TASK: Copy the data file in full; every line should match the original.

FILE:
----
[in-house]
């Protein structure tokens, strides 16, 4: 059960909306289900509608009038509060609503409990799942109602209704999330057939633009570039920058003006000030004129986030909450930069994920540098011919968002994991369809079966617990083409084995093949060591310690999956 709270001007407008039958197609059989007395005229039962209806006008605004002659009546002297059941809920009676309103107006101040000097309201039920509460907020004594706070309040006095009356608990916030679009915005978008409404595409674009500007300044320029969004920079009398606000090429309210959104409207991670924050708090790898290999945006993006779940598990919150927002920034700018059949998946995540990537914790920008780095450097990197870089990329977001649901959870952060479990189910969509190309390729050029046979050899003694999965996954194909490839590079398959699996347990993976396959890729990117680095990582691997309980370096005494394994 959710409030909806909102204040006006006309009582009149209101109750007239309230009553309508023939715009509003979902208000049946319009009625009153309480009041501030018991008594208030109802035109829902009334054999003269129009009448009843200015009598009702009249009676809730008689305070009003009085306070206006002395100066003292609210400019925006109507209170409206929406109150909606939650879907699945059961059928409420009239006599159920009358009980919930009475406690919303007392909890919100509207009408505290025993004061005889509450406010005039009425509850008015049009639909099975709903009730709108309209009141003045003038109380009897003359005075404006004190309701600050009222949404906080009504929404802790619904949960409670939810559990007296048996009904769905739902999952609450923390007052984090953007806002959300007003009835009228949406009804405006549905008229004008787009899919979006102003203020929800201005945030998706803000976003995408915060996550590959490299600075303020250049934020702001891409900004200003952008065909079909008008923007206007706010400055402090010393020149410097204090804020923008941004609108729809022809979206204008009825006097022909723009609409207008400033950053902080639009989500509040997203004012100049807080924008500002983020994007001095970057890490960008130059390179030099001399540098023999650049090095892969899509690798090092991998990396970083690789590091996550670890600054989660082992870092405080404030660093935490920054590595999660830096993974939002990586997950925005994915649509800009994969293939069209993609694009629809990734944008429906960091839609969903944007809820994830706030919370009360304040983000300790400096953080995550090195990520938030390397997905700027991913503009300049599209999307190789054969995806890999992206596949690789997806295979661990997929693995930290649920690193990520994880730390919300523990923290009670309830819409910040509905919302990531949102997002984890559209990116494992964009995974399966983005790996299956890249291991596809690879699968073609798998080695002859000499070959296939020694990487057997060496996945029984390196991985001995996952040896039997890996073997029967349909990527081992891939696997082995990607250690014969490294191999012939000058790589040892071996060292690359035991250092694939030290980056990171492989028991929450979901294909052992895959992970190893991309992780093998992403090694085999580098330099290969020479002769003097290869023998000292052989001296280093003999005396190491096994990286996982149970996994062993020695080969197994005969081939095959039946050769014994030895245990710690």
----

[in-house]
């Protein structure tokens, strides 16, 4: 059960909306289900509608009038509060609503409990799942109602209704999330057939633009570039920058003006000030004129986030909450930069994920540098011919968002994991369809079966617990083409084995093949060591310690999956 709270001007407008039958197609059989007395005229039962209806006008605004002659009546002297059941809920009676309103107006101040000097309201039920509460907020004594706070309040006095009356608990916030679009915005978008409404595409674009500007300044320029969004920079009398606000090429309210959104409207991670924050708090790898290999945006993006779940598990919150927002920034700018059949998946995540990537914790920008780095450097990197870089990329977001649901959870952060479990189910969509190309390729050029046979050899003694999965996954194909490839590079398959699996347990993976396959890729990117680095990582691997309980370096005494394994 959710409030909806909102204040006006006309009582009149209101109750007239309230009553309508023939715009509003979902208000049946319009009625009153309480009041501030018991008594208030109802035109829902009334054999003269129009009448009843200015009598009702009249009676809730008689305070009003009085306070206006002395100066003292609210400019925006109507209170409206929406109150909606939650879907699945059961059928409420009239006599159920009358009980919930009475406690919303007392909890919100509207009408505290025993004061005889509450406010005039009425509850008015049009639909099975709903009730709108309209009141003045003038109380009897003359005075404006004190309701600050009222949404906080009504929404802790619904949960409670939810559990007296048996009904769905739902999952609450923390007052984090953007806002959300007003009835009228949406009804405006549905008229004008787009899919979006102003203020929800201005945030998706803000976003995408915060996550590959490299600075303020250049934020702001891409900004200003952008065909079909008008923007206007706010400055402090010393020149410097204090804020923008941004609108729809022809979206204008009825006097022909723009609409207008400033950053902080639009989500509040997203004012100049807080924008500002983020994007001095970057890490960008130059390179030099001399540098023999650049090095892969899509690798090092991998990396970083690789590091996550670890600054989660082992870092405080404030660093935490920054590595999660830096993974939002990586997950925005994915649509800009994969293939069209993609694009629809990734944008429906960091839609969903944007809820994830706030919370009360304040983000300790400096953080995550090195990520938030390397997905700027991913503009300049599209999307190789054969995806890999992206596949690789997806295979661990997929693995930290649920690193990520994880730390919300523990923290009670309830819409910040509905919302990531949102997002984890559209990116494992964009995974399966983005790996299956890249291991596809690879699968073609798998080695002859000499070959296939020694990487057997060496996945029984390196991985001995996952040896039997890996073997029967349909990527081992891939696997082995990607250690014969490294191999012939000058790589040892071996060292690359035991250092694939030290980056990171492989028991929450979901294909052992895959992970190893991309992780093998992403090694085999580098330099290969020479002769003097290869023998000292052989001296280093003999005396190491096994990286996982149970996994062993020695080969197994005969081939095959039946050769014994030895245990710690």